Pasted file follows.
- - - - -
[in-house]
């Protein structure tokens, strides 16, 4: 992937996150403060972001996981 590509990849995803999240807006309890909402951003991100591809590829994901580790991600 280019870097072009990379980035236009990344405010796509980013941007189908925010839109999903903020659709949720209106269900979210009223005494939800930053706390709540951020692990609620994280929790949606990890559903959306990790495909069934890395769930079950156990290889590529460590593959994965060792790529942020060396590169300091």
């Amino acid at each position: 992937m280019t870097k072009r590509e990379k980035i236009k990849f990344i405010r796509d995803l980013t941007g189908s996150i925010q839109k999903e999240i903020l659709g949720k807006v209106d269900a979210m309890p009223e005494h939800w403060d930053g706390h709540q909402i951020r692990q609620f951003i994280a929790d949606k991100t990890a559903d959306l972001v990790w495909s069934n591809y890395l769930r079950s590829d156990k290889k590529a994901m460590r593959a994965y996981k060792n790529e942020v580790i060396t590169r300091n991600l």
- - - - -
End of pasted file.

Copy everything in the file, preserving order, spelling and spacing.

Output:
[in-house]
């Protein structure tokens, strides 16, 4: 992937996150403060972001996981 590509990849995803999240807006309890909402951003991100591809590829994901580790991600 280019870097072009990379980035236009990344405010796509980013941007189908925010839109999903903020659709949720209106269900979210009223005494939800930053706390709540951020692990609620994280929790949606990890559903959306990790495909069934890395769930079950156990290889590529460590593959994965060792790529942020060396590169300091």
């Amino acid at each position: 992937m280019t870097k072009r590509e990379k980035i236009k990849f990344i405010r796509d995803l980013t941007g189908s996150i925010q839109k999903e999240i903020l659709g949720k807006v209106d269900a979210m309890p009223e005494h939800w403060d930053g706390h709540q909402i951020r692990q609620f951003i994280a929790d949606k991100t990890a559903d959306l972001v990790w495909s069934n591809y890395l769930r079950s590829d156990k290889k590529a994901m460590r593959a994965y996981k060792n790529e942020v580790i060396t590169r300091n991600l």